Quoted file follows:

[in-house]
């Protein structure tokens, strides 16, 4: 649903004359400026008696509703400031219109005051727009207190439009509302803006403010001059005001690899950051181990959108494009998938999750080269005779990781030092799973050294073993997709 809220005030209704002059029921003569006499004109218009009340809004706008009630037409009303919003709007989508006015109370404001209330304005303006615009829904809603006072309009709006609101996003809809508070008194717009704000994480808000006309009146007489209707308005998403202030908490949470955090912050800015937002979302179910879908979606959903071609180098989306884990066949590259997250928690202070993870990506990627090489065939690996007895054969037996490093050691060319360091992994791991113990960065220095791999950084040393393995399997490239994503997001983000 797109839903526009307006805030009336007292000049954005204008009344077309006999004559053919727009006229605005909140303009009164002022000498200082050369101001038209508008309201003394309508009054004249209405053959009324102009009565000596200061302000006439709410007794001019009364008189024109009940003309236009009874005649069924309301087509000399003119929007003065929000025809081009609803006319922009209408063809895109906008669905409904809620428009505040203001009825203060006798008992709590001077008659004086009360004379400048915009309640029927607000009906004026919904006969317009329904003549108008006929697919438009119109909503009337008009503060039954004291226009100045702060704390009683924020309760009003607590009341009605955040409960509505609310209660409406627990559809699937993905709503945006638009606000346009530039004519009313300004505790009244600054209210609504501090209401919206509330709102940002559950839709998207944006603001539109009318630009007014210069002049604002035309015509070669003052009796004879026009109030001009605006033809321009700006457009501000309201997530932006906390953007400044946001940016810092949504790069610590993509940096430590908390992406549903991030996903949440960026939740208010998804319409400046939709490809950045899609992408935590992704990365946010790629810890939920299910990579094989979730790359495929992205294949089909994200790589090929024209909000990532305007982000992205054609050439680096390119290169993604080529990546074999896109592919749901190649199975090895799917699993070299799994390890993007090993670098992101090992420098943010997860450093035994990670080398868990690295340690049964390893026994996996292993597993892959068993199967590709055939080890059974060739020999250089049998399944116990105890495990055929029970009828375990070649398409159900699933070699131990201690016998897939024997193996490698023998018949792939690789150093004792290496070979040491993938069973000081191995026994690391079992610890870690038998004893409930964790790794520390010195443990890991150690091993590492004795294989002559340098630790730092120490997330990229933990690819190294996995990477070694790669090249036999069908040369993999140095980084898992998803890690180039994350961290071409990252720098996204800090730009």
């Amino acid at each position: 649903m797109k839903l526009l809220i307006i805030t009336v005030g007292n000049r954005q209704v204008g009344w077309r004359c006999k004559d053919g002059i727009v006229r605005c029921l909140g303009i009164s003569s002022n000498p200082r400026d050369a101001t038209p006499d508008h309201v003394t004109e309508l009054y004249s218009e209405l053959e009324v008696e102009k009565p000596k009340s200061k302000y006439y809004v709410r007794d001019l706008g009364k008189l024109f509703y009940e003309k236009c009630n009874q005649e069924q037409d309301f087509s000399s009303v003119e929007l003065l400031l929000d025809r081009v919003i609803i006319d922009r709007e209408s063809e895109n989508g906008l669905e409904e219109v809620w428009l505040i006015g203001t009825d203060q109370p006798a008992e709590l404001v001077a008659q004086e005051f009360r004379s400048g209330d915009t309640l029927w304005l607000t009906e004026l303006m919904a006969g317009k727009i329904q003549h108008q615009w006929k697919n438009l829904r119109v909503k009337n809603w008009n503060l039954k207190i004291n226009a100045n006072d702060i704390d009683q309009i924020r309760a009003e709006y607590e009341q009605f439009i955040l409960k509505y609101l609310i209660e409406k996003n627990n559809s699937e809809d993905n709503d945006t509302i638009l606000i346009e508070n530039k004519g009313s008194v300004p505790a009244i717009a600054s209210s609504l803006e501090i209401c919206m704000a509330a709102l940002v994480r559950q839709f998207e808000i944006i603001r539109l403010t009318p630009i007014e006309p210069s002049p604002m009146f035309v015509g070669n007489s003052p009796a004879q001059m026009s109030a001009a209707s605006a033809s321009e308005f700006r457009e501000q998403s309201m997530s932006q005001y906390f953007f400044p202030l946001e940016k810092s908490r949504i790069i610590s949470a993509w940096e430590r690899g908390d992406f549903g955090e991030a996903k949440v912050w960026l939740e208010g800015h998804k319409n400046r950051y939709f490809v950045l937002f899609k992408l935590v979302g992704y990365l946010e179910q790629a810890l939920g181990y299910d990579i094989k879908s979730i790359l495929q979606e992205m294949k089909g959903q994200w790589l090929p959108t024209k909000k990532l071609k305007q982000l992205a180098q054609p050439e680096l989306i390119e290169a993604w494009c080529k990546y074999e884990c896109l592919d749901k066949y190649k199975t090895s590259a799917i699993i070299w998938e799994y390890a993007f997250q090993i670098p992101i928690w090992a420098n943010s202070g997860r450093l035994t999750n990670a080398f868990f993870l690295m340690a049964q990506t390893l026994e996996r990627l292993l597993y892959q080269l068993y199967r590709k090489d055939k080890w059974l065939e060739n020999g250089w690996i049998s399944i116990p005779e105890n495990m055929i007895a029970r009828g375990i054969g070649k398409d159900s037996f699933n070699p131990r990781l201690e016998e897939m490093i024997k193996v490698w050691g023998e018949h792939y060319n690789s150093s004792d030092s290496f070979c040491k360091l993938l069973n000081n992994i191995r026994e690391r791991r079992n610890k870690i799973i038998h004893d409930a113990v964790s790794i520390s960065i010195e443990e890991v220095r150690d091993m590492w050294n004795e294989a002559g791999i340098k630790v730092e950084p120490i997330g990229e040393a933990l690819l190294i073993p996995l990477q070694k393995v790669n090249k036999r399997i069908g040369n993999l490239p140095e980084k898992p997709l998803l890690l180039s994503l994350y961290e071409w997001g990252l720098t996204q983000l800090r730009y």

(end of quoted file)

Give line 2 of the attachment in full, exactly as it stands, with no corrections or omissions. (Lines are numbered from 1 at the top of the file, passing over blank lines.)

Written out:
């Protein structure tokens, strides 16, 4: 649903004359400026008696509703400031219109005051727009207190439009509302803006403010001059005001690899950051181990959108494009998938999750080269005779990781030092799973050294073993997709 809220005030209704002059029921003569006499004109218009009340809004706008009630037409009303919003709007989508006015109370404001209330304005303006615009829904809603006072309009709006609101996003809809508070008194717009704000994480808000006309009146007489209707308005998403202030908490949470955090912050800015937002979302179910879908979606959903071609180098989306884990066949590259997250928690202070993870990506990627090489065939690996007895054969037996490093050691060319360091992994791991113990960065220095791999950084040393393995399997490239994503997001983000 797109839903526009307006805030009336007292000049954005204008009344077309006999004559053919727009006229605005909140303009009164002022000498200082050369101001038209508008309201003394309508009054004249209405053959009324102009009565000596200061302000006439709410007794001019009364008189024109009940003309236009009874005649069924309301087509000399003119929007003065929000025809081009609803006319922009209408063809895109906008669905409904809620428009505040203001009825203060006798008992709590001077008659004086009360004379400048915009309640029927607000009906004026919904006969317009329904003549108008006929697919438009119109909503009337008009503060039954004291226009100045702060704390009683924020309760009003607590009341009605955040409960509505609310209660409406627990559809699937993905709503945006638009606000346009530039004519009313300004505790009244600054209210609504501090209401919206509330709102940002559950839709998207944006603001539109009318630009007014210069002049604002035309015509070669003052009796004879026009109030001009605006033809321009700006457009501000309201997530932006906390953007400044946001940016810092949504790069610590993509940096430590908390992406549903991030996903949440960026939740208010998804319409400046939709490809950045899609992408935590992704990365946010790629810890939920299910990579094989979730790359495929992205294949089909994200790589090929024209909000990532305007982000992205054609050439680096390119290169993604080529990546074999896109592919749901190649199975090895799917699993070299799994390890993007090993670098992101090992420098943010997860450093035994990670080398868990690295340690049964390893026994996996292993597993892959068993199967590709055939080890059974060739020999250089049998399944116990105890495990055929029970009828375990070649398409159900699933070699131990201690016998897939024997193996490698023998018949792939690789150093004792290496070979040491993938069973000081191995026994690391079992610890870690038998004893409930964790790794520390010195443990890991150690091993590492004795294989002559340098630790730092120490997330990229933990690819190294996995990477070694790669090249036999069908040369993999140095980084898992998803890690180039994350961290071409990252720098996204800090730009």